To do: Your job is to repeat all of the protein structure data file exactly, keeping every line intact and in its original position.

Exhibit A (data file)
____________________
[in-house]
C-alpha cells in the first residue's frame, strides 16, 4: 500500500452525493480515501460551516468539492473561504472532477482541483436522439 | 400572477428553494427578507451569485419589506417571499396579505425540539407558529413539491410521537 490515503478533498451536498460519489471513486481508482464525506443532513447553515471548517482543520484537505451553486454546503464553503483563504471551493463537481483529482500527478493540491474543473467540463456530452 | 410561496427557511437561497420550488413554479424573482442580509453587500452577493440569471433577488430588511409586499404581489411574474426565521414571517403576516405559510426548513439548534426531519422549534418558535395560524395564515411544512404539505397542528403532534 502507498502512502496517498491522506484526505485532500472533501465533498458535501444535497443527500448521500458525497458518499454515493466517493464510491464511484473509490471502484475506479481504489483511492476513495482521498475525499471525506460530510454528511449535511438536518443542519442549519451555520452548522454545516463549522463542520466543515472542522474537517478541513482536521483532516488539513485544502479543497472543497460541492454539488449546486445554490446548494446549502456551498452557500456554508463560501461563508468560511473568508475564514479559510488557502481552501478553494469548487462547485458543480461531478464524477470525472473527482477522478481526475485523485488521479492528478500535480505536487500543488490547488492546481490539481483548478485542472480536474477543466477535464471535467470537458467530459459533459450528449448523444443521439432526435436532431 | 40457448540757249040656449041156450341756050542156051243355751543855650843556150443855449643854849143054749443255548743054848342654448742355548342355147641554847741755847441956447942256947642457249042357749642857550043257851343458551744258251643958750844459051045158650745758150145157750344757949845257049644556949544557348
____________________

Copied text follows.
[in-house]
C-alpha cells in the first residue's frame, strides 16, 4: 500500500452525493480515501460551516468539492473561504472532477482541483436522439 | 400572477428553494427578507451569485419589506417571499396579505425540539407558529413539491410521537 490515503478533498451536498460519489471513486481508482464525506443532513447553515471548517482543520484537505451553486454546503464553503483563504471551493463537481483529482500527478493540491474543473467540463456530452 | 410561496427557511437561497420550488413554479424573482442580509453587500452577493440569471433577488430588511409586499404581489411574474426565521414571517403576516405559510426548513439548534426531519422549534418558535395560524395564515411544512404539505397542528403532534 502507498502512502496517498491522506484526505485532500472533501465533498458535501444535497443527500448521500458525497458518499454515493466517493464510491464511484473509490471502484475506479481504489483511492476513495482521498475525499471525506460530510454528511449535511438536518443542519442549519451555520452548522454545516463549522463542520466543515472542522474537517478541513482536521483532516488539513485544502479543497472543497460541492454539488449546486445554490446548494446549502456551498452557500456554508463560501461563508468560511473568508475564514479559510488557502481552501478553494469548487462547485458543480461531478464524477470525472473527482477522478481526475485523485488521479492528478500535480505536487500543488490547488492546481490539481483548478485542472480536474477543466477535464471535467470537458467530459459533459450528449448523444443521439432526435436532431 | 40457448540757249040656449041156450341756050542156051243355751543855650843556150443855449643854849143054749443255548743054848342654448742355548342355147641554847741755847441956447942256947642457249042357749642857550043257851343458551744258251643958750844459051045158650745758150145157750344757949845257049644556949544557348